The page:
“So, for us, it’s easier,” Garanko said. “Smaller game studios may face problems due to lack of reputation, experience, game quality and other issues.”

The equation of legalisation

Looking further down the line, and taking a slightly presumptuous stance that the path to legalisation will be one that is lightly trodden, Garanko was quizzed on any significant challenges with regards to the legalised marketplace.

Acknowledging that the development of a legitimate ecosystem is “a heavy process”, a belief was stressed that a lot of obstacles will be faced as “the industry will push back regardless”.

Finding a natural middle ground is stipulated as the key aspect of the challenge, with regulation that is either too loose or too tight not going to be welcome.

“So it’s actually in the middle ground, and it’s tough to control. Find it and achieve it. Is it possible? Absolutely,” he said.

Adding: “Can the Brazilian market create something that has already been created but doesn’t exist yet? Yes, they can. So in the vacuum, there is a perfect system.” 

Honing in on potential sticking points post launch, whenever that date may be, an initial obstacle highlighted by Garanko concerns that of “rampant corruption”, which is underscored as “not a case unique for developing nations”.

“There were cases where government authorities were so corrupt that the entire legislative process became a farce,” he explained. 

“That is the first large question. Given Brazil’s average wage, it’s going to be very hard to find people who won’t be tempted to engage in corruption.”

A further potential sticking point is stipulated as “not that many people outside of the gambling industry understand how the industry works”, with the amount of expenditure required utilised as a way of backing up this second point.

“It’s a question of whether the regulator can set reasonable entrance barriers, a minimum amount of investment to protect the market without making it excessive, to ward off fraudulent companies from the real deals” he explained

“To put it plainly, fraudulent companies always use the same, hit and run tactics. If they short term profit that they can reap will be greater than the cost of entry, you can be sure they will charge in, consequences be damned.  ”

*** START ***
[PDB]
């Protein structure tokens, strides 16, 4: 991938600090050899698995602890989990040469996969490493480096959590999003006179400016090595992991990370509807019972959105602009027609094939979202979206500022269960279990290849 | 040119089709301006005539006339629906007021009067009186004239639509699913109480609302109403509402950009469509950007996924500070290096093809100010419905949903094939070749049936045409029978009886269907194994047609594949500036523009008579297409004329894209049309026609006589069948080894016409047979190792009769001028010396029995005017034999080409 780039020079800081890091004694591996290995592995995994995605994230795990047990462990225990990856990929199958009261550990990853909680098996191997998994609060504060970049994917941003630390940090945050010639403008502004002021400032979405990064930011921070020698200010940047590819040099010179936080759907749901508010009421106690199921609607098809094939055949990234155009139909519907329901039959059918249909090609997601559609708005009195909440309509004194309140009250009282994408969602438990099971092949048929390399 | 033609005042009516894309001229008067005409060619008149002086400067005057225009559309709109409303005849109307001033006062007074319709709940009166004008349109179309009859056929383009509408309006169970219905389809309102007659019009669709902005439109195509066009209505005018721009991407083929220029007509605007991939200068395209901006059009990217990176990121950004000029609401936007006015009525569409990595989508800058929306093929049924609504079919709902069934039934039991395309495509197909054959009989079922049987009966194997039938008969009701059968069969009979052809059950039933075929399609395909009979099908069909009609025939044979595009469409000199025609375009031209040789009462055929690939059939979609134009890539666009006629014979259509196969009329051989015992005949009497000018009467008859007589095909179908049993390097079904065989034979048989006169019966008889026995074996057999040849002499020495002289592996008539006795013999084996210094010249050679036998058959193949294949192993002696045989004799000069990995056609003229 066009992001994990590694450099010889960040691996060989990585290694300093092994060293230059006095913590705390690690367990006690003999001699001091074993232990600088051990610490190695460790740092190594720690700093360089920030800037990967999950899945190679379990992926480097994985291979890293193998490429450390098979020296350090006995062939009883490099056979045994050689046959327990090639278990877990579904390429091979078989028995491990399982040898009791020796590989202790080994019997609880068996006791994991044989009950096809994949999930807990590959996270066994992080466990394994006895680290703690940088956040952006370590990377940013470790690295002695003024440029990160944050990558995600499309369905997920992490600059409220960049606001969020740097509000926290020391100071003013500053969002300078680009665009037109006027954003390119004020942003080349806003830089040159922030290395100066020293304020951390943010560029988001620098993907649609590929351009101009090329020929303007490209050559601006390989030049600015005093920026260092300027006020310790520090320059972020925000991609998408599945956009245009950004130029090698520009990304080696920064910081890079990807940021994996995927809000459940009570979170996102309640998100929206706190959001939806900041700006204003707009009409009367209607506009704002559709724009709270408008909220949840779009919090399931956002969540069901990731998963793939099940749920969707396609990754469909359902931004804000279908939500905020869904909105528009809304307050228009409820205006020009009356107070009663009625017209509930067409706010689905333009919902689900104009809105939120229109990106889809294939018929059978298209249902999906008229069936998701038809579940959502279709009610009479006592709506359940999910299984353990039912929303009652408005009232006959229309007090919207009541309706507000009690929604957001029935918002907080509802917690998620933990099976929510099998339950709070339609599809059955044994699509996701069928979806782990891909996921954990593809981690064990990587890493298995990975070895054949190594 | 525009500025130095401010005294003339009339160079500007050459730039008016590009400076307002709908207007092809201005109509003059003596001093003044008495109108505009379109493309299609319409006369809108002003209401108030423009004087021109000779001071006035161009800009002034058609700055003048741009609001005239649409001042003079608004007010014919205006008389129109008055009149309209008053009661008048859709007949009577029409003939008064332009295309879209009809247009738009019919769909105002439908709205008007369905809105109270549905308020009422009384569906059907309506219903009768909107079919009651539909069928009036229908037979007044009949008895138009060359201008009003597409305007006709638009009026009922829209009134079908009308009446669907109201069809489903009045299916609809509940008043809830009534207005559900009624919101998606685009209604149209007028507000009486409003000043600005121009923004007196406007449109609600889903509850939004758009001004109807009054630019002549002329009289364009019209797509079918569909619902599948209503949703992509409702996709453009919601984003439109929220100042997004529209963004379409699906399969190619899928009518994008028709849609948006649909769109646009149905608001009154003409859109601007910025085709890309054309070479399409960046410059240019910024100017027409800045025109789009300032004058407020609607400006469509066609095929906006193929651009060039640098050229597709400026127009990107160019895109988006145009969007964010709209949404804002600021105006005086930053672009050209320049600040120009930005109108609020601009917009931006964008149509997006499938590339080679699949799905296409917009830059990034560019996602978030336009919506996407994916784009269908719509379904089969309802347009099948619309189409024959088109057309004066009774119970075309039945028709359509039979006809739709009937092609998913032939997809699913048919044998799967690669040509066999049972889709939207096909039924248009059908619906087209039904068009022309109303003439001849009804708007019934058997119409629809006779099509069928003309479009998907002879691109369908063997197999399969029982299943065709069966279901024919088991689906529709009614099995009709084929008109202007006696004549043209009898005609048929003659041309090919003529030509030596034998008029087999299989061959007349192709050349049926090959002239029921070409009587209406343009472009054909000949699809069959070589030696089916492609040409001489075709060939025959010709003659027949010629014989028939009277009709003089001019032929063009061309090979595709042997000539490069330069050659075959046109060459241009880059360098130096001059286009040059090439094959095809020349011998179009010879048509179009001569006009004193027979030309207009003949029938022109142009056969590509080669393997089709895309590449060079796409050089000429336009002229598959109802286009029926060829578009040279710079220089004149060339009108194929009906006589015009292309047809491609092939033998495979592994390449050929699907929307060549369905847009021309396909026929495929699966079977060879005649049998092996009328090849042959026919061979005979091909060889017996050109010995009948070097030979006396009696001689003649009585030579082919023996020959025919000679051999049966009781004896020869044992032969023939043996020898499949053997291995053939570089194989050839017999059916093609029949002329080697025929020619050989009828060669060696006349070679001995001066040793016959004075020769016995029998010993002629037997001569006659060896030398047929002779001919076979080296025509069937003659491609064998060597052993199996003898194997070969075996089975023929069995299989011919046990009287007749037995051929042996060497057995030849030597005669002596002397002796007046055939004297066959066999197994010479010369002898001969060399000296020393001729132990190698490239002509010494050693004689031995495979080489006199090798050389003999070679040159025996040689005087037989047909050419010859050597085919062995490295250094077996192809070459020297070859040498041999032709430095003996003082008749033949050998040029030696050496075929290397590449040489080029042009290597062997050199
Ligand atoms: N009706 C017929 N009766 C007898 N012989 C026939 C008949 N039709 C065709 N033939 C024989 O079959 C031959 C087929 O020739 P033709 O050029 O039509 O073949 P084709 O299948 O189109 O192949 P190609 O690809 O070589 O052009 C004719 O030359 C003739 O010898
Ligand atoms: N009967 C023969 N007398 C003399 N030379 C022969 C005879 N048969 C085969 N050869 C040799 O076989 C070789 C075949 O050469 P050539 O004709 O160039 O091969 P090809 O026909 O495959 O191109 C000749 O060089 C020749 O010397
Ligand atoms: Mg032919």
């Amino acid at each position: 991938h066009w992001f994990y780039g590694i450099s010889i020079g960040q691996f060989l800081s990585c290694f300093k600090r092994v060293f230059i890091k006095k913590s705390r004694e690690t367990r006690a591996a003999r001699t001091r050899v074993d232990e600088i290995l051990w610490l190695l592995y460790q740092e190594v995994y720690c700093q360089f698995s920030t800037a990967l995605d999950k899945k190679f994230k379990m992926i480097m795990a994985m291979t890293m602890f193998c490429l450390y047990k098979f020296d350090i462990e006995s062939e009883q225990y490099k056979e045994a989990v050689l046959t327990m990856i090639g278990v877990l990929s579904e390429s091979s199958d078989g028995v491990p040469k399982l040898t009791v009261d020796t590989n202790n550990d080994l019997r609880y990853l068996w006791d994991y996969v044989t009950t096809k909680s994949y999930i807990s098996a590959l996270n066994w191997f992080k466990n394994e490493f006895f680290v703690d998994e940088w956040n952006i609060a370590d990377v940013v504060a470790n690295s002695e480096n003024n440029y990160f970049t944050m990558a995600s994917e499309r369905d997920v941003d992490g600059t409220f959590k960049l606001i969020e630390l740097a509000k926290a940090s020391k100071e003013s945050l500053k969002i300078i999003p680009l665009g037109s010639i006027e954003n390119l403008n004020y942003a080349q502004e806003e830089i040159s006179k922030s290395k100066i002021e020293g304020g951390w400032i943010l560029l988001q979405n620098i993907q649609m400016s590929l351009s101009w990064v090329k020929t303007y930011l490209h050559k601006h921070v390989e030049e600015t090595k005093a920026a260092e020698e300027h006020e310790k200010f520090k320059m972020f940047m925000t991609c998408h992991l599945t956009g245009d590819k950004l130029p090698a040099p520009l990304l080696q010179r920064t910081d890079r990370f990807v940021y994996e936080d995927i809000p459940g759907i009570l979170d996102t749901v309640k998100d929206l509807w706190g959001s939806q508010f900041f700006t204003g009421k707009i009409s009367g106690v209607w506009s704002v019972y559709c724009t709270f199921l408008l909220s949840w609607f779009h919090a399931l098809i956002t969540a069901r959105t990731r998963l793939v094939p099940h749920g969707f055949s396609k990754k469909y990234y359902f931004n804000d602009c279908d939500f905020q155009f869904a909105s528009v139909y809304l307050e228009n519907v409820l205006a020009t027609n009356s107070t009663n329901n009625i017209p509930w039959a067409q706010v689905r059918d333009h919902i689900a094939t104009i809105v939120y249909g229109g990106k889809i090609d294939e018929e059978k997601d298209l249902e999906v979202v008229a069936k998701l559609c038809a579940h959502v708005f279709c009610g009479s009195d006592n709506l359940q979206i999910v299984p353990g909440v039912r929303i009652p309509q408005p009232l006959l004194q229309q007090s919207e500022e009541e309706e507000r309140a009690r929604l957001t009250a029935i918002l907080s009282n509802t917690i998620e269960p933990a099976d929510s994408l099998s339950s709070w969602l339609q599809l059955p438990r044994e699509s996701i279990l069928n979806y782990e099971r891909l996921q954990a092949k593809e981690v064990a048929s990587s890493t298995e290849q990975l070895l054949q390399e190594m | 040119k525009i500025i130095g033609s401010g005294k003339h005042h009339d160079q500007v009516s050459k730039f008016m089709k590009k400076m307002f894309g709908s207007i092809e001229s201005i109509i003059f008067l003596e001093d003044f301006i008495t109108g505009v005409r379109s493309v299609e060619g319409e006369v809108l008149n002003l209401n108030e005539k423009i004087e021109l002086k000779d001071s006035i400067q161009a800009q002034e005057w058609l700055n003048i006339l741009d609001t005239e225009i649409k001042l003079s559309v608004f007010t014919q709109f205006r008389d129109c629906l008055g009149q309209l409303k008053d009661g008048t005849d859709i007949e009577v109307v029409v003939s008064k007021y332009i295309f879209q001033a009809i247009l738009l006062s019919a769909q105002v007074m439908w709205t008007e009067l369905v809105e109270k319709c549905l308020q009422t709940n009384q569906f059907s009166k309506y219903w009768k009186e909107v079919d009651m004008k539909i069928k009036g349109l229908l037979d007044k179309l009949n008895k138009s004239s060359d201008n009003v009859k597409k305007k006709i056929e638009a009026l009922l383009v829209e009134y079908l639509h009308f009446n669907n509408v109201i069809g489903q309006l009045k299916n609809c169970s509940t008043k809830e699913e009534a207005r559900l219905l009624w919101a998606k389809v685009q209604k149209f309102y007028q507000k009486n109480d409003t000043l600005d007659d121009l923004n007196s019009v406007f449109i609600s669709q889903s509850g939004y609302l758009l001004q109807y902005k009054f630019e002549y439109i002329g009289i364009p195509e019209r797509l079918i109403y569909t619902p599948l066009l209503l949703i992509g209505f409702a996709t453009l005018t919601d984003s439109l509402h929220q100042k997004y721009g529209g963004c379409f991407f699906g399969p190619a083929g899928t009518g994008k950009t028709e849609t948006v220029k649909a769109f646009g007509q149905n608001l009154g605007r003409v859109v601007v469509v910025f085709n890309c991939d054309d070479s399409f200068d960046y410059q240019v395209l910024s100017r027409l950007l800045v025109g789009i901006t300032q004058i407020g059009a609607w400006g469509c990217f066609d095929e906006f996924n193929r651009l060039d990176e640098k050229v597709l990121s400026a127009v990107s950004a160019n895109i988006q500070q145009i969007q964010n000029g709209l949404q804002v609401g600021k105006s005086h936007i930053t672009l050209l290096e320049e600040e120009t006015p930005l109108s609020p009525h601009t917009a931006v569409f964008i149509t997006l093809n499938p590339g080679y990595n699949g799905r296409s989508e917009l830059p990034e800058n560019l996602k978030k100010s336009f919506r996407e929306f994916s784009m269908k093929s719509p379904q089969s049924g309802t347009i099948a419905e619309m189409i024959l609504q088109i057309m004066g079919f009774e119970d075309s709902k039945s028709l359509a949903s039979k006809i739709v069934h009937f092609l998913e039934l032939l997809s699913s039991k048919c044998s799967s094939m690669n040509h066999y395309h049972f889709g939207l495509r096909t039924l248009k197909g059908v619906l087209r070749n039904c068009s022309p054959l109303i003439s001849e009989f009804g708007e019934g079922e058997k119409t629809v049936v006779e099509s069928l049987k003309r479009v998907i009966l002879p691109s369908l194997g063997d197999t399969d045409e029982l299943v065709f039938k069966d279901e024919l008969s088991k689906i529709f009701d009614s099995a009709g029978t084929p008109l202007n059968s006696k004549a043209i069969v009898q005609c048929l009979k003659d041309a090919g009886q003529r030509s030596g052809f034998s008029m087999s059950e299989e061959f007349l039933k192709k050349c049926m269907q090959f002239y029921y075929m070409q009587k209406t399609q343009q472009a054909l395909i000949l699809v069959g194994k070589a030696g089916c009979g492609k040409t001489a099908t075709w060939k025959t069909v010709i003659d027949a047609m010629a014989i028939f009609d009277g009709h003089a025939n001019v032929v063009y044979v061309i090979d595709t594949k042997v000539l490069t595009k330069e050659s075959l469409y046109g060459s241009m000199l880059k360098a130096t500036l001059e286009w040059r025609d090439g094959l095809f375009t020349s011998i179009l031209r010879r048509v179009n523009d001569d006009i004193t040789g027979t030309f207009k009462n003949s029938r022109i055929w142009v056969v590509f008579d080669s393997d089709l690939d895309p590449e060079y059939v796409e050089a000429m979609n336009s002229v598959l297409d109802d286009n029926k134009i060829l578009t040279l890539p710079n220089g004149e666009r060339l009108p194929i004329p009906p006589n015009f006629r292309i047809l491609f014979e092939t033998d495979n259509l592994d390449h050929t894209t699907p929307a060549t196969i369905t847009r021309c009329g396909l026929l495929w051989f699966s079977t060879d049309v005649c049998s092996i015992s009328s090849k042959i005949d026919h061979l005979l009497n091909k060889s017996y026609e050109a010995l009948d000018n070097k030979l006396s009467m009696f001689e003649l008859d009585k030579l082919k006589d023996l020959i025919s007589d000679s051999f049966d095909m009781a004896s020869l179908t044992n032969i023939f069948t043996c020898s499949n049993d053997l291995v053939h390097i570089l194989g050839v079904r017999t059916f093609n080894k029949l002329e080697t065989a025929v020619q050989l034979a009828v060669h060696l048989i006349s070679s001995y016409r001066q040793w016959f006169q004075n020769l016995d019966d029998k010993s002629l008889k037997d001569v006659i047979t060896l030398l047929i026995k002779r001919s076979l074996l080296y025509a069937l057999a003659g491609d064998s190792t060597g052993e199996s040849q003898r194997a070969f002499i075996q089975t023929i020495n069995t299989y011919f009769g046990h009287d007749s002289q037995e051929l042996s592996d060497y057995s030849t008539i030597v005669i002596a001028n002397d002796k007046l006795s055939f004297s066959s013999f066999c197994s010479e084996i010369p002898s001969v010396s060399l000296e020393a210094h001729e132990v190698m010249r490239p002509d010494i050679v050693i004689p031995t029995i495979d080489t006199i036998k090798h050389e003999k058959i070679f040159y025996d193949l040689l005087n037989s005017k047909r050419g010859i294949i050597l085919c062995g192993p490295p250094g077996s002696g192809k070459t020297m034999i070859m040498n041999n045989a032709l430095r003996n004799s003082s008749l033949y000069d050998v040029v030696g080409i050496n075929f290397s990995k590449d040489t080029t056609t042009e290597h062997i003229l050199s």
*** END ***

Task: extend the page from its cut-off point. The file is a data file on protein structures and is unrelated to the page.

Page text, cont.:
A final issue concerns the unity of land-based gaming and its digital counterpart. Primarily, Garanko pondered whether balance will be achieved across each of the aforementioned segments, or if they will be split. 

“We already have cases where land-based regulations and online regulations are entirely different and they are not even reflecting each other. And that causes a problem in itself,” he stated.

Concluding: “Governments oftentime still see land-based casinos as the main source of revenue for the industry. And for them, it makes sense. It is something tangible. Something they can control, or at least think that they can. 

“But the truth is, the world has already shifted to digital long ago. It is much harder to track, and neigh impossible to control in its entirety. 

!If the regulations are up to speed with reality, and take into account all the best practices as well as all lessons learned from the bad regulations, the market in Latin America can truly become a great example for the whole world. It’s a tightrope walking, but it can be achieved.”

In part-two, to be published on April 4, 2024, Garanko will look into a lack of Spanish speaking content and moves made by Platipus to rectify this, favoured themes, mechanics and features by Brazilian players and how, and where, the studio will deepen its footprint across the wider LatAm region